Enter your mobile number or email address below and we'll send you a link to download the free Kindle App. Then you can start reading Kindle books on your smartphone, tablet, or computer - no Kindle device required.
To get the free app, enter your mobile phone number.
Saints Astray Paperback – November 22, 2011
|New from||Used from|
The Amazon Book Review
Author interviews, book reviews, editors picks, and more. Read it now
Frequently bought together
Customers who bought this item also bought
PRAISE FOR SANTA OLIVIA
About the Author
Jacqueline Carey is the author of short stories, essays, novels Banewreaker and Godslayer, and the New York Times bestselling Kushiel's Legacy series. Carey lives in west
Top customer reviews
There was a problem filtering reviews right now. Please try again later.
Anybody who disliked the main characters was wrong, disliking them for their own reasons that weren't remotely either of their fault, and they generally got over it. Anybody who had a right to be upset with them about anything was very gracious and forgiving. I felt like in Santa Olivia that the characters were very human and flawed, but not so much in this book. We know they HAVE flaws, but none of those flaws matter. Loup not being able to feel fear should be a pretty big flaw that could get her into a lot of trouble. And that would have been interesting! For instance, I would have LOVED to read a book from Pilar's perspective, in which Loup got herself into more trouble than she could handle, and it's up to Pilar to save Loup, without having any super powers at all. But that is not this book. They did everything right. They got along perfectly. Problems arose, and they were all dealt with effortlessly. The one and only real danger to Loup was one that was entirely out of her hands, where she had to sit around and wait for other people to deal with it.
I'm not sure I'm going to bother if there is another book in this series.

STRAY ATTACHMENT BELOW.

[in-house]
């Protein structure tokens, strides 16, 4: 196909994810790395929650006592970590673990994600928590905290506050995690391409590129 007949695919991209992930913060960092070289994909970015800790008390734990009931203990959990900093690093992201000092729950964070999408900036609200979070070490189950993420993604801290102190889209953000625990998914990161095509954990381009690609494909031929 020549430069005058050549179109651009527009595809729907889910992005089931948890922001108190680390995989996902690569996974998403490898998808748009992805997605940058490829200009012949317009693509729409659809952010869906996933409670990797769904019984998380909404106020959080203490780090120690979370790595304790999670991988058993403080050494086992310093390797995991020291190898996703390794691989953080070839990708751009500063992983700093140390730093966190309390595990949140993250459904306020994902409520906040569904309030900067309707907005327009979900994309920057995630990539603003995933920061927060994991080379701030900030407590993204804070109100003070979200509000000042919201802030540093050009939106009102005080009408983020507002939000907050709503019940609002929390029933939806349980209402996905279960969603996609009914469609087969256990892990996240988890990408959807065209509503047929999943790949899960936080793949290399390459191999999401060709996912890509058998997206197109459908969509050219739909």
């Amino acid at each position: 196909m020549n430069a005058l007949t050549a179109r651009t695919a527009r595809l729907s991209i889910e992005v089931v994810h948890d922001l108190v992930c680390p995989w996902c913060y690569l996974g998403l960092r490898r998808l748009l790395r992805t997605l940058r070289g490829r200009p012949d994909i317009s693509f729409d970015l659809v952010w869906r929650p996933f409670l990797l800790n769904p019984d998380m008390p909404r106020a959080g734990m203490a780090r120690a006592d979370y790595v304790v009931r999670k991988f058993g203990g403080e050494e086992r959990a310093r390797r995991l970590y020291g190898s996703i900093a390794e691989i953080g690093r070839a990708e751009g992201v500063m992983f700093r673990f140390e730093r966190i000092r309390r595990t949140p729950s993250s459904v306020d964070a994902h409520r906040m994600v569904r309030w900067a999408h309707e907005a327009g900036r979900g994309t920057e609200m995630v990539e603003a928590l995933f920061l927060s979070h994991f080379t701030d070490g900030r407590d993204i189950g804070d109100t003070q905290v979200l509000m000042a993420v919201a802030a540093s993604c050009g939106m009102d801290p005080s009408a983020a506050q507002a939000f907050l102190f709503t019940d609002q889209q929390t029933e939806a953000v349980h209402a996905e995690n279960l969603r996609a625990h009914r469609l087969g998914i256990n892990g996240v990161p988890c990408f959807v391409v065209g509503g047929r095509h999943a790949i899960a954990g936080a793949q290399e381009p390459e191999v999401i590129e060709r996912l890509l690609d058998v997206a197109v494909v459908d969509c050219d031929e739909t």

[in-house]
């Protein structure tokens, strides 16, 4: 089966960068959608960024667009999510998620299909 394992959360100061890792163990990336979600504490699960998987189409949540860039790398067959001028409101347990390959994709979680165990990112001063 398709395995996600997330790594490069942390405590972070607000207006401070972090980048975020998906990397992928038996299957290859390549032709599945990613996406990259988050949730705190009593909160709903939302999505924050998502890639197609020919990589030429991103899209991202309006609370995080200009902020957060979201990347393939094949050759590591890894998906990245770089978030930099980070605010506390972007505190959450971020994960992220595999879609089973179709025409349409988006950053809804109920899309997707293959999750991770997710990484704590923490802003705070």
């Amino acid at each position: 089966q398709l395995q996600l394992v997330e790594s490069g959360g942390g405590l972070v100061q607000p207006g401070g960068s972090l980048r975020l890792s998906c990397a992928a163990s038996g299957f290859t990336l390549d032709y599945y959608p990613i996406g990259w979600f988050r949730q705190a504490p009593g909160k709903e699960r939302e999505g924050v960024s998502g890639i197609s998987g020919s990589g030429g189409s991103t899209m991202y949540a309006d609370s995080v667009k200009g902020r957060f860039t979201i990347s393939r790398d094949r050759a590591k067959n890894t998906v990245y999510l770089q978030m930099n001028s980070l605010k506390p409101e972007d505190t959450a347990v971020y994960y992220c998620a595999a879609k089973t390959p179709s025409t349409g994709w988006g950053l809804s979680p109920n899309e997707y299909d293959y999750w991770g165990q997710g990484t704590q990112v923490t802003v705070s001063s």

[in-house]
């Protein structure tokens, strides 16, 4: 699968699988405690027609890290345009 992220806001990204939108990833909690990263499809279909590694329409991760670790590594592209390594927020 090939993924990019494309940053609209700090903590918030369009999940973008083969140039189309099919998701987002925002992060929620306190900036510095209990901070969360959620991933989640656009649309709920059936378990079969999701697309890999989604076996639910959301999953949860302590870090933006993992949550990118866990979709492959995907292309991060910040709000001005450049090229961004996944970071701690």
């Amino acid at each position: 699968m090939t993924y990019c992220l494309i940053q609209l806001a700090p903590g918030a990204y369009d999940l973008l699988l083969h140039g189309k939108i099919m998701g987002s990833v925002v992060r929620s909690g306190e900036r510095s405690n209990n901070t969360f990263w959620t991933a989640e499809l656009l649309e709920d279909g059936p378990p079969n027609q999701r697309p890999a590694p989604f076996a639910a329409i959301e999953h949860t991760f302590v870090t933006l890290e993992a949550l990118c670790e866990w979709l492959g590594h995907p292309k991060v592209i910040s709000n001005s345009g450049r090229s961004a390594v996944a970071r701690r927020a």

If all of the above weren’t true, however, I probably wouldn’t have finished Saints Astray, the sequel to Santa Olivia.
Loup, the genetically modified girl, is still a fun character. She looks normal, but her father, along with more than a hundred other men, was engineered by Chinese scientists who crossed his genes with something predatory—probably a wolf. From him, Loup inherited several unnatural traits, including superhuman speed and an inability to feel fear. And because her brother died in the ring, she became obsessed with boxing.
The general setting also remains intriguing. It’s present-day Earth following a mini-apocalypse—a worldwide pandemic that thinned the global population and scarred the survivors’ psyche. The United States became especially paranoid; Santa Olivia, the border town Loup finally escapes at the end of the first book, exists in a secret, militarized buffer zone between Texas and Mexico.
Saints Astray doesn’t explore this history much, though, aside from the occasional stray detail. (For example, Japanese customs workers still wear breathing masks as they screen travelers’ blood.) And for most of the book, there’s minimal tension, aside from the (tiring) insecurity of Loup’s lover Pilar; by becoming professional bodyguards, the pair basically just embarks on an international road trip. None of their assignments are particularly exciting, and their dialogue is more immature than it needs to be to emphasize the girls’ youth.
The last third of the story picks up a bit when Loup gets around to doing something about the friends she left behind in Santa Olivia. But this isn’t enough to save the novel from being a disappointment. Maybe Carey knew as much when she gave the book its title; Saints Astray is a rare miss from a usually great author.
For more reviews like this one, see my website: [...]